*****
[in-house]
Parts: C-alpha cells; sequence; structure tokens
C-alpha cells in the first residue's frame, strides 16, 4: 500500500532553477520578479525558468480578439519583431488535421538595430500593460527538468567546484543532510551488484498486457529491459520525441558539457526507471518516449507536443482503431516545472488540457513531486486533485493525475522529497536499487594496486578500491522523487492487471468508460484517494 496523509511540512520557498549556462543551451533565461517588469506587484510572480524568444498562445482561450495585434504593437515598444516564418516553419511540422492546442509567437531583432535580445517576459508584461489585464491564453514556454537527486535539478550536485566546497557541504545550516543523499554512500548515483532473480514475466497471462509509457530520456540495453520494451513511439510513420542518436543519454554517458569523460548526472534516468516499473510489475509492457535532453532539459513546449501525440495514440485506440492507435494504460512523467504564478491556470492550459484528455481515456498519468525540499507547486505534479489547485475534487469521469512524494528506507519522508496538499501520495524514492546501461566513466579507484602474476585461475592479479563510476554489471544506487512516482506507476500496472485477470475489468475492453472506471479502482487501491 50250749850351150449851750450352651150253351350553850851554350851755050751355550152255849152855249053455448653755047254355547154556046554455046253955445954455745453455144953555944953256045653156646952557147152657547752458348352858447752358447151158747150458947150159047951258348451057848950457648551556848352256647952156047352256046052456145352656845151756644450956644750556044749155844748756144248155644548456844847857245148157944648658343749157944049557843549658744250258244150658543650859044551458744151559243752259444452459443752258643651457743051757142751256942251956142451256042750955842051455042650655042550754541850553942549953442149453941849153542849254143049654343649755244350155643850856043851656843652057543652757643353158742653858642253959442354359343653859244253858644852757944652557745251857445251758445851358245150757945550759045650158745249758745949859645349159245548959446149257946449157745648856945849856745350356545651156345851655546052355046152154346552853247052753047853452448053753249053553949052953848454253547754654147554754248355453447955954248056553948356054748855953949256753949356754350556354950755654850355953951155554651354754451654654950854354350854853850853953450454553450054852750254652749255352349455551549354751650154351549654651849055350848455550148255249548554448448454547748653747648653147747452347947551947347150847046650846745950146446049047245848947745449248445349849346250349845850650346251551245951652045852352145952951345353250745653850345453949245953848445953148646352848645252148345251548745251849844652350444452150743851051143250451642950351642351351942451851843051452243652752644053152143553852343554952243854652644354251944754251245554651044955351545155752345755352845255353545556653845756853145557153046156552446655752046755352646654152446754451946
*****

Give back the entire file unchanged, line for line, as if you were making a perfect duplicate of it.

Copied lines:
[in-house]
Parts: C-alpha cells; sequence; structure tokens
C-alpha cells in the first residue's frame, strides 16, 4: 500500500532553477520578479525558468480578439519583431488535421538595430500593460527538468567546484543532510551488484498486457529491459520525441558539457526507471518516449507536443482503431516545472488540457513531486486533485493525475522529497536499487594496486578500491522523487492487471468508460484517494 496523509511540512520557498549556462543551451533565461517588469506587484510572480524568444498562445482561450495585434504593437515598444516564418516553419511540422492546442509567437531583432535580445517576459508584461489585464491564453514556454537527486535539478550536485566546497557541504545550516543523499554512500548515483532473480514475466497471462509509457530520456540495453520494451513511439510513420542518436543519454554517458569523460548526472534516468516499473510489475509492457535532453532539459513546449501525440495514440485506440492507435494504460512523467504564478491556470492550459484528455481515456498519468525540499507547486505534479489547485475534487469521469512524494528506507519522508496538499501520495524514492546501461566513466579507484602474476585461475592479479563510476554489471544506487512516482506507476500496472485477470475489468475492453472506471479502482487501491 50250749850351150449851750450352651150253351350553850851554350851755050751355550152255849152855249053455448653755047254355547154556046554455046253955445954455745453455144953555944953256045653156646952557147152657547752458348352858447752358447151158747150458947150159047951258348451057848950457648551556848352256647952156047352256046052456145352656845151756644450956644750556044749155844748756144248155644548456844847857245148157944648658343749157944049557843549658744250258244150658543650859044551458744151559243752259444452459443752258643651457743051757142751256942251956142451256042750955842051455042650655042550754541850553942549953442149453941849153542849254143049654343649755244350155643850856043851656843652057543652757643353158742653858642253959442354359343653859244253858644852757944652557745251857445251758445851358245150757945550759045650158745249758745949859645349159245548959446149257946449157745648856945849856745350356545651156345851655546052355046152154346552853247052753047853452448053753249053553949052953848454253547754654147554754248355453447955954248056553948356054748855953949256753949356754350556354950755654850355953951155554651354754451654654950854354350854853850853953450454553450054852750254652749255352349455551549354751650154351549654651849055350848455550148255249548554448448454547748653747648653147747452347947551947347150847046650846745950146446049047245848947745449248445349849346250349845850650346251551245951652045852352145952951345353250745653850345453949245953848445953148646352848645252148345251548745251849844652350444452150743851051143250451642950351642351351942451851843051452243652752644053152143553852343554952243854652644354251944754251245554651044955351545155752345755352845255353545556653845756853145557153046156552446655752046755352646654152446754451946